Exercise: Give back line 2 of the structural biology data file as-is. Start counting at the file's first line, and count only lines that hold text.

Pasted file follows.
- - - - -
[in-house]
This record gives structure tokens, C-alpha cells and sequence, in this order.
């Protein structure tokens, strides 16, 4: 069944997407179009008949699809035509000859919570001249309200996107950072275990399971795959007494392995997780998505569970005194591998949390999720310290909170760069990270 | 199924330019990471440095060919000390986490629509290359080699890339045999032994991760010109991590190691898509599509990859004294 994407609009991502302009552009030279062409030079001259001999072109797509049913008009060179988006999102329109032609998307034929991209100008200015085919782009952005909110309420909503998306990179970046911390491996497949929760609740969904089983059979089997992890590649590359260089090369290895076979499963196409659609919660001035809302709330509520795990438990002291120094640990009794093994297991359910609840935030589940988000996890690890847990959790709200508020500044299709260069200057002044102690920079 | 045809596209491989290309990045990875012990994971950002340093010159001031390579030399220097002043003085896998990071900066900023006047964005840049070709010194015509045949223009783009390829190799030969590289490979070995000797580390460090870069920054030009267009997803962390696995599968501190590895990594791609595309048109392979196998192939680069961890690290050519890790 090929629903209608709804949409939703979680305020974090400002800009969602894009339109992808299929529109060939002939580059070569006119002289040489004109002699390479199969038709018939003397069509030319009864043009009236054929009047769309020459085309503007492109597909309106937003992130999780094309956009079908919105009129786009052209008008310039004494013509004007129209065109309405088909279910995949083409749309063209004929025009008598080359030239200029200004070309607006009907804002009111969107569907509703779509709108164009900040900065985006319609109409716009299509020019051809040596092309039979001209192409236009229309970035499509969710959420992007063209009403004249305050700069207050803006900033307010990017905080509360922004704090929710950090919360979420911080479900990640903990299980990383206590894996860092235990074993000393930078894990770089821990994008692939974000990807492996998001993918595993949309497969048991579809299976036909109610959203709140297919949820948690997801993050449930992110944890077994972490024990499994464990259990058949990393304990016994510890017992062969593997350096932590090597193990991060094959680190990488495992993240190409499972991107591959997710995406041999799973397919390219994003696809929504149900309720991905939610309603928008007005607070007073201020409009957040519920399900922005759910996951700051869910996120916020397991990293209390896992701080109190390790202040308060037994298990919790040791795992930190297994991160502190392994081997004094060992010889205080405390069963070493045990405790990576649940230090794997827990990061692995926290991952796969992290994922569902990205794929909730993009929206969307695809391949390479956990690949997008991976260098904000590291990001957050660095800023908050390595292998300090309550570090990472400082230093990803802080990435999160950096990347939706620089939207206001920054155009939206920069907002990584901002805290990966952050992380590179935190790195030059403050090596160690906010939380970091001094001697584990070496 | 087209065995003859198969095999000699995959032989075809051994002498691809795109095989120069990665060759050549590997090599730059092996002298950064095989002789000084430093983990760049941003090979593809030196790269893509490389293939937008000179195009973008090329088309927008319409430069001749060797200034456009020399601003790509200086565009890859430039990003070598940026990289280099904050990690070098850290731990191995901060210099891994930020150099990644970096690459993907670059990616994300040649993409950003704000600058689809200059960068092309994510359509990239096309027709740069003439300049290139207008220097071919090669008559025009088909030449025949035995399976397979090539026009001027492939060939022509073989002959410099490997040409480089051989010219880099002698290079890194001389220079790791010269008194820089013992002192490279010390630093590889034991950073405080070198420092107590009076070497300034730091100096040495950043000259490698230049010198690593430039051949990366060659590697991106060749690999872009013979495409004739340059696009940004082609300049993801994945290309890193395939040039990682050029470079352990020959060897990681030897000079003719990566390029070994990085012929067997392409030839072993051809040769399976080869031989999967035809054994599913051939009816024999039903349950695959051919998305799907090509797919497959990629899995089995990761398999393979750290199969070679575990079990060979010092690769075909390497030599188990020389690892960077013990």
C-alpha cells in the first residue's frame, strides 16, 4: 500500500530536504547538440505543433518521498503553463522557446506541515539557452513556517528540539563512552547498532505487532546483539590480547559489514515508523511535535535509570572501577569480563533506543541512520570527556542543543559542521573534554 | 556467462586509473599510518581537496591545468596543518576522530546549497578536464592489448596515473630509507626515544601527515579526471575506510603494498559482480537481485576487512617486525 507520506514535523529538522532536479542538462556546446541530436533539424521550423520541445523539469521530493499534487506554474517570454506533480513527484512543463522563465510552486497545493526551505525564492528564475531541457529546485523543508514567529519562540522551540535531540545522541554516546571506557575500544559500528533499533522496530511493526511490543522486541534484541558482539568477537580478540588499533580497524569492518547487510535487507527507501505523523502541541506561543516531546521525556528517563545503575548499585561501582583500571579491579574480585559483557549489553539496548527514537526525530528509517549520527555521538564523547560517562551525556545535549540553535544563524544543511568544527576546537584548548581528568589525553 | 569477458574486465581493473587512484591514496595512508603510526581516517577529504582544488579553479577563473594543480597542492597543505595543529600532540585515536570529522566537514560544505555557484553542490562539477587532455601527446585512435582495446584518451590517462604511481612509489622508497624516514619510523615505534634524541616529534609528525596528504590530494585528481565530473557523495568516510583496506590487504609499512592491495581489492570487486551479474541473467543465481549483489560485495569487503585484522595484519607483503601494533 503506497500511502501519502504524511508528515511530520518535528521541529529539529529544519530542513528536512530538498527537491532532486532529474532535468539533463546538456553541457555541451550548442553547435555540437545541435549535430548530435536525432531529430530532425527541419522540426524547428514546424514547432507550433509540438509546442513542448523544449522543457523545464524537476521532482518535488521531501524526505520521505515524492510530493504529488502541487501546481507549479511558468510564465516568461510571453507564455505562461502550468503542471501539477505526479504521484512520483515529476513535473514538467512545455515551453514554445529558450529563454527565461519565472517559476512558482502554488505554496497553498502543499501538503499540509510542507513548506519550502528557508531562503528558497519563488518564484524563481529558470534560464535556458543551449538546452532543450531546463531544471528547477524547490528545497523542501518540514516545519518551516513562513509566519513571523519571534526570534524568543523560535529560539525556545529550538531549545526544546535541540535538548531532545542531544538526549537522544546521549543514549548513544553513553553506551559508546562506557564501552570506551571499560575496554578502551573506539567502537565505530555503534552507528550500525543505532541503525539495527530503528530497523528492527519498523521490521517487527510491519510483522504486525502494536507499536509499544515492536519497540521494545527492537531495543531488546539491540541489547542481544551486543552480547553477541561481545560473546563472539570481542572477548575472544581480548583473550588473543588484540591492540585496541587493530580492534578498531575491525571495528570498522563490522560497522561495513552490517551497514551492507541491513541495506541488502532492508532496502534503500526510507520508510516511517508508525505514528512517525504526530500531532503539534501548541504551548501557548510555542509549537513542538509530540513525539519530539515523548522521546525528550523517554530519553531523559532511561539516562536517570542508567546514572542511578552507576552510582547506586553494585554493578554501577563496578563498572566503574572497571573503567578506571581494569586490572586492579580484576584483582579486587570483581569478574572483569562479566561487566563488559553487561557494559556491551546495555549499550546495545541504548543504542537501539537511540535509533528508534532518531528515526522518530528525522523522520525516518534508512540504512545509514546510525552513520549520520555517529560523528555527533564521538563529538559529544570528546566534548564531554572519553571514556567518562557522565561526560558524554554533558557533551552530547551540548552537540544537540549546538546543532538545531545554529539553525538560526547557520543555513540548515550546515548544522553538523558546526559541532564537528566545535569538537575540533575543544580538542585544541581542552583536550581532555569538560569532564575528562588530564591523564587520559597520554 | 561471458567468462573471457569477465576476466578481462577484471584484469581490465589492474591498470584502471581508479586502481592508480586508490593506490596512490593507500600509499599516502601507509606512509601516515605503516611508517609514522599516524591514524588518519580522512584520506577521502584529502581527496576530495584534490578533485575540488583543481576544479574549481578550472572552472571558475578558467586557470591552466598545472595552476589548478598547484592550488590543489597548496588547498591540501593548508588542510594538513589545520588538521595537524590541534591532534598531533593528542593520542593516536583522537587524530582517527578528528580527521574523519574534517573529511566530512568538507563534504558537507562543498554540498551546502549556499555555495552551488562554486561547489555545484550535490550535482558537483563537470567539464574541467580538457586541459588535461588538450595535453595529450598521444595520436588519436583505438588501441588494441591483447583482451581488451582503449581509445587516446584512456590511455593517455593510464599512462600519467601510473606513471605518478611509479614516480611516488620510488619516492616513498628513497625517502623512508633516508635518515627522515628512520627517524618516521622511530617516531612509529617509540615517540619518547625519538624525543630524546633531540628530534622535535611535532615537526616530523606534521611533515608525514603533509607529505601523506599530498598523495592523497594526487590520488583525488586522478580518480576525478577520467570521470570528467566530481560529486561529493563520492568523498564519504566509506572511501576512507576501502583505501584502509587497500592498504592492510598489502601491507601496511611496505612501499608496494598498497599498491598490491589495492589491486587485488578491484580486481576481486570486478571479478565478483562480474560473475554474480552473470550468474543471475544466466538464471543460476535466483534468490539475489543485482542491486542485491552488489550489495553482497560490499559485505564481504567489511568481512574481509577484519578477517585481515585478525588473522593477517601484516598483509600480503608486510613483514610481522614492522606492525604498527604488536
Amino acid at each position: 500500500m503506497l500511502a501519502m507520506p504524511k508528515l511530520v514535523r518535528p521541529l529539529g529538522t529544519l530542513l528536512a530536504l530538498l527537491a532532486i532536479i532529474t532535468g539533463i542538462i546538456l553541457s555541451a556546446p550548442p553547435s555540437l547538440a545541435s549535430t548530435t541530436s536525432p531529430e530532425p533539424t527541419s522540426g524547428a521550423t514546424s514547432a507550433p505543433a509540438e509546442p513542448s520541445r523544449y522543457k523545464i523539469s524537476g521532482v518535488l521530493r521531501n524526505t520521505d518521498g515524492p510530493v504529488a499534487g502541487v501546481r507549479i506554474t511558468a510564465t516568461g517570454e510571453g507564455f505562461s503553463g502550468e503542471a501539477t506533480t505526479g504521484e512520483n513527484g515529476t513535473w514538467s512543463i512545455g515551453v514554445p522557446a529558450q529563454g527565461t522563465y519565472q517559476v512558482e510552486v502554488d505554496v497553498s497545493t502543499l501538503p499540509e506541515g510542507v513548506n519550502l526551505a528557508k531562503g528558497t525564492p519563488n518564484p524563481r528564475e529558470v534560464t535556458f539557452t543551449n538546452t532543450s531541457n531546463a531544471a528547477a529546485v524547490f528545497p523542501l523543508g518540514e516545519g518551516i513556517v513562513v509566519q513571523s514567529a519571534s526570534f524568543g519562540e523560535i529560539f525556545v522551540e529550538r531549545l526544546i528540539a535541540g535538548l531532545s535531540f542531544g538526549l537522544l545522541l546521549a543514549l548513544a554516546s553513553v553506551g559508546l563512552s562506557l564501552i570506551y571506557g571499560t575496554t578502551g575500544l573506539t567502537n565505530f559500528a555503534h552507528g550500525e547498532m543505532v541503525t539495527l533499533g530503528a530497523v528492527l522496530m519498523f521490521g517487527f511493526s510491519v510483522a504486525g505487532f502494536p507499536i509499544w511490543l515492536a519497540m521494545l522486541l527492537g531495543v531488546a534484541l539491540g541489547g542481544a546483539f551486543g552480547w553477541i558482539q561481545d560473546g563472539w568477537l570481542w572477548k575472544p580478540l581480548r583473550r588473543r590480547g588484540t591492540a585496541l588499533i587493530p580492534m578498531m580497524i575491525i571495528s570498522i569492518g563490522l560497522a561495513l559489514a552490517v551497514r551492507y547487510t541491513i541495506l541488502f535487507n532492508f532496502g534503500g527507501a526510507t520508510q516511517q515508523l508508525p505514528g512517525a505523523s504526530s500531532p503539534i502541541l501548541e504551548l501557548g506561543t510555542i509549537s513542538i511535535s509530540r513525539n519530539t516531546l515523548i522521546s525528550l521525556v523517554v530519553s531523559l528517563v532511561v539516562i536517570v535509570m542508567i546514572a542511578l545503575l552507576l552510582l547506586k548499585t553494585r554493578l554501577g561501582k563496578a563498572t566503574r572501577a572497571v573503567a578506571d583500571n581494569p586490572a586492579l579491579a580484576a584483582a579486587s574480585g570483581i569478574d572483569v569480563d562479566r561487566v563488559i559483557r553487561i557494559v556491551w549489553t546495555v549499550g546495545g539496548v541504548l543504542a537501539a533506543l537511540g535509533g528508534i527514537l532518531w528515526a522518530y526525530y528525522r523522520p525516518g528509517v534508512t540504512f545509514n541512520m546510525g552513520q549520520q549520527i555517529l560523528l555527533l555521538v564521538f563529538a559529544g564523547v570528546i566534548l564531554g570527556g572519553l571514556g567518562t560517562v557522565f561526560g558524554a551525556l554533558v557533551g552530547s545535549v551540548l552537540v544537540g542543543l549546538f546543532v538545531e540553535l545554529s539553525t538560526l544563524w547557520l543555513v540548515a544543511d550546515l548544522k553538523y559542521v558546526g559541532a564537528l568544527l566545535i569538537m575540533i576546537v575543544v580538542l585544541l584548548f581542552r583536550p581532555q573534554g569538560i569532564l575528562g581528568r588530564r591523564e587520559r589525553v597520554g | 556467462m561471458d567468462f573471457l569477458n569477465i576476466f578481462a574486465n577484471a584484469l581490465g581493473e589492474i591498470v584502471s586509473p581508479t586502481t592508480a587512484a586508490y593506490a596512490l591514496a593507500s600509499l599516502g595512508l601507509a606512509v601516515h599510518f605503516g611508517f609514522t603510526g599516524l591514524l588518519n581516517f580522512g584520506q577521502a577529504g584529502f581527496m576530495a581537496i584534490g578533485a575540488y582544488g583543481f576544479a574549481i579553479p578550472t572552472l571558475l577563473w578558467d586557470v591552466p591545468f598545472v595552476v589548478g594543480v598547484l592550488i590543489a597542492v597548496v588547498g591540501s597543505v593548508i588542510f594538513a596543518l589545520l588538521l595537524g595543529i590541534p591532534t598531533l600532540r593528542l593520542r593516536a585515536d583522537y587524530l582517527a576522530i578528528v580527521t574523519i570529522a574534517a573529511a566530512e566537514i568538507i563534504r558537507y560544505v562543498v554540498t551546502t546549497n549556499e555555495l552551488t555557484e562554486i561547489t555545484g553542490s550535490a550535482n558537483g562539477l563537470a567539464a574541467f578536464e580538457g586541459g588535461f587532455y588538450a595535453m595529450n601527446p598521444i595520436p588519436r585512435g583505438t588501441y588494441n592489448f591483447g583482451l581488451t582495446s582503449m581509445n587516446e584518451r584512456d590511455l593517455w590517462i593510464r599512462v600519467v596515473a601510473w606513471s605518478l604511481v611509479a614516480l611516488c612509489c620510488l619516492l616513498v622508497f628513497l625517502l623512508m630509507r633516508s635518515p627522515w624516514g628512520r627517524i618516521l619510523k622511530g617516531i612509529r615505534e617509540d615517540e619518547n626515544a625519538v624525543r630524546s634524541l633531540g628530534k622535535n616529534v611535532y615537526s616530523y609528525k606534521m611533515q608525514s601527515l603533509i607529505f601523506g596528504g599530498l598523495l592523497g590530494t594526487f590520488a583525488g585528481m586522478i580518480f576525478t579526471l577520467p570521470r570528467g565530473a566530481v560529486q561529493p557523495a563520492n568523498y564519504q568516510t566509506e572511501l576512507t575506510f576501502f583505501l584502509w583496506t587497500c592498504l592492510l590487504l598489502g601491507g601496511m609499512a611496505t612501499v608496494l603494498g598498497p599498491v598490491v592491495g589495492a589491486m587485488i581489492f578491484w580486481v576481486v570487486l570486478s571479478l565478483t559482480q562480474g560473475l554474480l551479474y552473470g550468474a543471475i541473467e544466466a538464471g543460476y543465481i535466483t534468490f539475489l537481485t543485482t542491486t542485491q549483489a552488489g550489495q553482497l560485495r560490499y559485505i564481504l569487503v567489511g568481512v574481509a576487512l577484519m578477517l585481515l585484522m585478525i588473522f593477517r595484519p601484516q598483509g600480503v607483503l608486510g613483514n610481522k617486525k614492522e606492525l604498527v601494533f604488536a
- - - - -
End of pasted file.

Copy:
This record gives structure tokens, C-alpha cells and sequence, in this order.